The Assiniboine River Basin Initiative (ARBI) will set to work immediately on a series of projects and activities using new federal funding support announced earlier this month, the organization’s executive director says.
Minister of Environment and Climate Change Canada Catherine McKenna in Gimli earlier this month announced $3.8 million in project approvals under the ECC Lake Winnipeg Fund, with ARBI to receive a total of $400,000 from it.
This is one of the largest cash infusions their organization has received to date, said Wanda McFadyen.
“We’re very grateful for it. This really allows us to move forward,” she said.
The money will be put towards three key areas, including allocating $275,000 to a project to strategically target wetland reconstruction on annual cropland in the basin. There has been interest expressed among various partner groups to put more focus on this, McFadyen said, noting their five partners to carry out the groundwork on this will be the Assiniboine Watershed Stewards Association, Lower Qu’Appelle Watershed Stewards, Upper Souris Watershed Association and Lower Souris Watershed Committee, and Ducks Unlimited Saskatchewan.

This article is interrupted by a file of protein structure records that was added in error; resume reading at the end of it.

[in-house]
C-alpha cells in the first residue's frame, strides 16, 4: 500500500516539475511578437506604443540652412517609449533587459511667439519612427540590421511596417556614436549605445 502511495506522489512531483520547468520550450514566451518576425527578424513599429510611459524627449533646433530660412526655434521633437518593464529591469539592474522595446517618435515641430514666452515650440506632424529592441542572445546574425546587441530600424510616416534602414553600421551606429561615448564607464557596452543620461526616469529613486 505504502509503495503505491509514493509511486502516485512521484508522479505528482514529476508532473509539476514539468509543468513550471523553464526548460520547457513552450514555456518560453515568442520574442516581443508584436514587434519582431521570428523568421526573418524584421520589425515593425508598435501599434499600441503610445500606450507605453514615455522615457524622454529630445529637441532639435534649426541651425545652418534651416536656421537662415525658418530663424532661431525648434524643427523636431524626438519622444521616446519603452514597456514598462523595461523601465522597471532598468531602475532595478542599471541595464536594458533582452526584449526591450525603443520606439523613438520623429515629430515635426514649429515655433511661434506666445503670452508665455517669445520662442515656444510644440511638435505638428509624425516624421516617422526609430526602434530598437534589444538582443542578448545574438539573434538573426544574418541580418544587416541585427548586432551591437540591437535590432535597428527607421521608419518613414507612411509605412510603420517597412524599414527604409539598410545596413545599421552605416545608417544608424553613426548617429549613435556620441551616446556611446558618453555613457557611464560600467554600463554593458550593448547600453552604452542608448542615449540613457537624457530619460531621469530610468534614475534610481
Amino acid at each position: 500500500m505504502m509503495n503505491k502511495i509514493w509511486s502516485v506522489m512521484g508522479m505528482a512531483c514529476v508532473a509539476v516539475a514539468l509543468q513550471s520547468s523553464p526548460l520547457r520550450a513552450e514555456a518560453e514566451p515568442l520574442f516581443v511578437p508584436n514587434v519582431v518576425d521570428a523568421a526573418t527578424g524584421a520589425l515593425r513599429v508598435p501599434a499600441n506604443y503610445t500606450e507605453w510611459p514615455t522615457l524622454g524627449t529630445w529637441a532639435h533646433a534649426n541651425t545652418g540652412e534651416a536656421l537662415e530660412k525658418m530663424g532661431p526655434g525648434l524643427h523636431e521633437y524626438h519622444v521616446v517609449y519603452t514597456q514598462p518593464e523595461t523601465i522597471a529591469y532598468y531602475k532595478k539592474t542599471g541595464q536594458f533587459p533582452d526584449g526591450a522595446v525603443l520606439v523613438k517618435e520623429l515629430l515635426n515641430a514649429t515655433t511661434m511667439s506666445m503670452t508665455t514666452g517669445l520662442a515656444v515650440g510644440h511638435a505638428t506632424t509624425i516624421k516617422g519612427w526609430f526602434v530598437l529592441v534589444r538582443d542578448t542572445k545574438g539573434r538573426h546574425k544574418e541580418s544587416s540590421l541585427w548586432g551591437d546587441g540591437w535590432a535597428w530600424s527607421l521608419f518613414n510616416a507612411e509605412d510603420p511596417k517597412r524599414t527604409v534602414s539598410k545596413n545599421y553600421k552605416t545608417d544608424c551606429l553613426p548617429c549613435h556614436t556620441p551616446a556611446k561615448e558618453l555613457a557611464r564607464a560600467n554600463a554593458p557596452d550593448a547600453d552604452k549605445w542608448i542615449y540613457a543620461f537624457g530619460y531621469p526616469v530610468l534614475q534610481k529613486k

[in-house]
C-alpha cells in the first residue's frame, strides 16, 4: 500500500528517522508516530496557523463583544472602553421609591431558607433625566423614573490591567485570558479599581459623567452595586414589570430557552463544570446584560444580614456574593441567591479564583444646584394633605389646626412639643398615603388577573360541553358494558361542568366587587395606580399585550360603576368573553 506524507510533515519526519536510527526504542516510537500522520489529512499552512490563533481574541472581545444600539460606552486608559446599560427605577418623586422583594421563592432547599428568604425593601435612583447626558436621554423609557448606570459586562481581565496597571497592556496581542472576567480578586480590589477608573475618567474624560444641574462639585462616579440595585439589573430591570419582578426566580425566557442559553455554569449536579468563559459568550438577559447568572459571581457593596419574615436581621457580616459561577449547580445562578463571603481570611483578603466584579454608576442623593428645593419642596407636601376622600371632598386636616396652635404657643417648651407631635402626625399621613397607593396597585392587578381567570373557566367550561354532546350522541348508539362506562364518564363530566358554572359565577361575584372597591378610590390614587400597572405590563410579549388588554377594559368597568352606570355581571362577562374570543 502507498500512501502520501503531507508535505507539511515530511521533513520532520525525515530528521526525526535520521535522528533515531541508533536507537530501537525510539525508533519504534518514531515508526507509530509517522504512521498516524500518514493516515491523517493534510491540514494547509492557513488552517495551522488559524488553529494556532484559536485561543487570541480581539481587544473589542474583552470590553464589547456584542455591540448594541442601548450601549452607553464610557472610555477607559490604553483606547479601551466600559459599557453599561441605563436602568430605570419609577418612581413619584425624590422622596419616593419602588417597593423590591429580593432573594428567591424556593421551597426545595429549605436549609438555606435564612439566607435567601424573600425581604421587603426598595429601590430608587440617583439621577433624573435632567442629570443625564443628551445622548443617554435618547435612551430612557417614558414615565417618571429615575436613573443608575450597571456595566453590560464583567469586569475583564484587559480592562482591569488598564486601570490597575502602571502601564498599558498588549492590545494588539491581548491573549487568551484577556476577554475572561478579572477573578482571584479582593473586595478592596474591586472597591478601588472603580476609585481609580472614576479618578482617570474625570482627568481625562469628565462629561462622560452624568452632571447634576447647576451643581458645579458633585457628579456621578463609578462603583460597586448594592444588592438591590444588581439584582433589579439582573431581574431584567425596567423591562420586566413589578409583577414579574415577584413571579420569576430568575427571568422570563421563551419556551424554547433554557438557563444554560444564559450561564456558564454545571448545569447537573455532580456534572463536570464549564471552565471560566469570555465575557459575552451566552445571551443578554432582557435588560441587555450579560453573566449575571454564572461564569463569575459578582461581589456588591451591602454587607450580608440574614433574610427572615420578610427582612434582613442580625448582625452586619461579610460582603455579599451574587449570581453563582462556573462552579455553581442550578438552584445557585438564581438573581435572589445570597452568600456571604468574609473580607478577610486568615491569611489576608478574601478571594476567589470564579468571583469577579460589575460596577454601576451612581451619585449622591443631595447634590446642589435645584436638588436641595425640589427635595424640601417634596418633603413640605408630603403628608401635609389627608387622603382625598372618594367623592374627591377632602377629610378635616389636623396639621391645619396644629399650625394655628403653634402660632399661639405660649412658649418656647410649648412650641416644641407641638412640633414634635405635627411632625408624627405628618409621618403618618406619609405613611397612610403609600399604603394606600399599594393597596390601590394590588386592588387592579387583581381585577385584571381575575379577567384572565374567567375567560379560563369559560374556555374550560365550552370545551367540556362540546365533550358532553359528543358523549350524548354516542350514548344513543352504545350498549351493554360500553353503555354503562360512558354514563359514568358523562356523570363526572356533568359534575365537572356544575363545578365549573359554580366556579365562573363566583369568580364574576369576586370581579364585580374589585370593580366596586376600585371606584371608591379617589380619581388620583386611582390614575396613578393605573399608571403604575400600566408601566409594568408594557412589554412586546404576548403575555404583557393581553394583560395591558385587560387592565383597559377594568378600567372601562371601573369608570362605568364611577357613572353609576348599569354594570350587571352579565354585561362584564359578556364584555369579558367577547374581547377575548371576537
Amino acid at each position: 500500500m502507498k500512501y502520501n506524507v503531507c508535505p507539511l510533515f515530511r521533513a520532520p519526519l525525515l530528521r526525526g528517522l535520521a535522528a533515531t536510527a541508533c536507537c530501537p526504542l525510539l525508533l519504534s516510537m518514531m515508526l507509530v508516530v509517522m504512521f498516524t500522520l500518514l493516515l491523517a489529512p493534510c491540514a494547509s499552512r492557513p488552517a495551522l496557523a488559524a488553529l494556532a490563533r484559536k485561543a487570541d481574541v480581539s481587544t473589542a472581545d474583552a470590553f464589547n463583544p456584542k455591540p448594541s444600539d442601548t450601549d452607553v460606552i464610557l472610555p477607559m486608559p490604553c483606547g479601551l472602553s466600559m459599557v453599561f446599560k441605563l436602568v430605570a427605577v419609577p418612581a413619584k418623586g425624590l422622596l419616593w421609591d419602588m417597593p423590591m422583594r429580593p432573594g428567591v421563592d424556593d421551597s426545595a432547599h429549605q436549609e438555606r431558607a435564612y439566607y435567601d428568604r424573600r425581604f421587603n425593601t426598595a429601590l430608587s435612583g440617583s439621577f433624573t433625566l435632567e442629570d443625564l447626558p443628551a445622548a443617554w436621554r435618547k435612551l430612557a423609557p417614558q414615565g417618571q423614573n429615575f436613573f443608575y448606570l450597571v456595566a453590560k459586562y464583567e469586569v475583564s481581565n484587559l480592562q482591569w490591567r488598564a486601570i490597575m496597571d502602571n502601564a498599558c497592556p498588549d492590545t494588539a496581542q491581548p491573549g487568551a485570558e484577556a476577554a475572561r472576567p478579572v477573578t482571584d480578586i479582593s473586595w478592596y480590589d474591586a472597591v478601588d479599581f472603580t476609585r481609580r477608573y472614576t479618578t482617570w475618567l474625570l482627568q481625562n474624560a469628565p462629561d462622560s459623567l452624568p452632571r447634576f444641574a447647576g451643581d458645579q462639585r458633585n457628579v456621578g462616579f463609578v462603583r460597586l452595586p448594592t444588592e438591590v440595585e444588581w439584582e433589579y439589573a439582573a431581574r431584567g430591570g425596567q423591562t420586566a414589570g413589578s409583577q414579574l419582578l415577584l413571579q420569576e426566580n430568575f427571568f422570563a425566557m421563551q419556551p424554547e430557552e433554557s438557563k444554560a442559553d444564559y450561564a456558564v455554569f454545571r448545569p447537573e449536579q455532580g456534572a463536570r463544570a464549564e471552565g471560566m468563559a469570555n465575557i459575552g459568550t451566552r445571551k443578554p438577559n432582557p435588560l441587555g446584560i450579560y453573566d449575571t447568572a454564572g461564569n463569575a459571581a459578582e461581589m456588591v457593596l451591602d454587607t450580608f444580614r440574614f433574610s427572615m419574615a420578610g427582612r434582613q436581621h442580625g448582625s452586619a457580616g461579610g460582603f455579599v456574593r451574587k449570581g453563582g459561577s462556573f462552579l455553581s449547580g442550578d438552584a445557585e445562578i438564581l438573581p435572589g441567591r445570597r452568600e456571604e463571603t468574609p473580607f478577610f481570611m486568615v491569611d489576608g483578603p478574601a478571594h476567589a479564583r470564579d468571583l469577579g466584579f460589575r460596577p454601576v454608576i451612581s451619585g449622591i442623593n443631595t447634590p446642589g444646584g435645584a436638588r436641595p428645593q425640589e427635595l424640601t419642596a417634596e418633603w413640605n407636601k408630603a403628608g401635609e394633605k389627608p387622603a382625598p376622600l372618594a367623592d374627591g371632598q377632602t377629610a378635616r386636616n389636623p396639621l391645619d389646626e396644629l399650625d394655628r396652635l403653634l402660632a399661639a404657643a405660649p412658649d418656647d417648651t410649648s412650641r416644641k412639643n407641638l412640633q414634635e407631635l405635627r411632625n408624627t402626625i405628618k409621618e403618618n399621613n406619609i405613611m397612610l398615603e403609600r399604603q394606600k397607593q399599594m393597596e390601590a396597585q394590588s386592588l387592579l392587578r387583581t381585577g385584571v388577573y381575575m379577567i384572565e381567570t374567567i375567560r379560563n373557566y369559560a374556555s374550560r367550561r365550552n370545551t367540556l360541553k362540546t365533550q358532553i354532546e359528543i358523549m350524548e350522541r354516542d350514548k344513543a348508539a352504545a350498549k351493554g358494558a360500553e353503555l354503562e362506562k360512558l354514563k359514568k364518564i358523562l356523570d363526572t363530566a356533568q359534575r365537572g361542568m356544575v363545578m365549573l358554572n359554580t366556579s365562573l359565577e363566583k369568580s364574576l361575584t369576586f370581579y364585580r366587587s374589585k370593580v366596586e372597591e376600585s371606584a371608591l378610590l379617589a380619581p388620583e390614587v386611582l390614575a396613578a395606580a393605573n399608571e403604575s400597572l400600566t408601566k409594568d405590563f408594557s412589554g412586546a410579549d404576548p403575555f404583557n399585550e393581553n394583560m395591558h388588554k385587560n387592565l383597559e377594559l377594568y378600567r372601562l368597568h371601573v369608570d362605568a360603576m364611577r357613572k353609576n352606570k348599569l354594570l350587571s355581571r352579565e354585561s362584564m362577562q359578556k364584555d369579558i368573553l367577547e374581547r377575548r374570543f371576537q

“We’ve done a lot of work on pastures and hay land,” she said. “The group we’re working with has suggested it would like to work with agronomists and landowners and look at wetland restoration on some of the marginal cropland area as well.”
Another key area ARBI will direct funds to will be for training workshops to help its membership base learn how to more effectively engage with First Nations neighbours. There are many Indigenous communities in Saskatchewan, Manitoba and North Dakota and their residents are significantly affected by water issues, she said.
A third project the funding supports will be the ongoing transboundary meetings and events that will bring managers of the various sub-basins together.
Overall, what this will do is help ARBI begin to make some real progress on key areas stakeholders have identified as priorities in their guiding organizational document, its Framework Plan, McFadyen said.
“We can make some inroads at a basin scale, and deliver some of those educational components, do some work on the landscape, and engage First Nations,” she said.
“It’s great for the basin to see some of these things come to fruition.”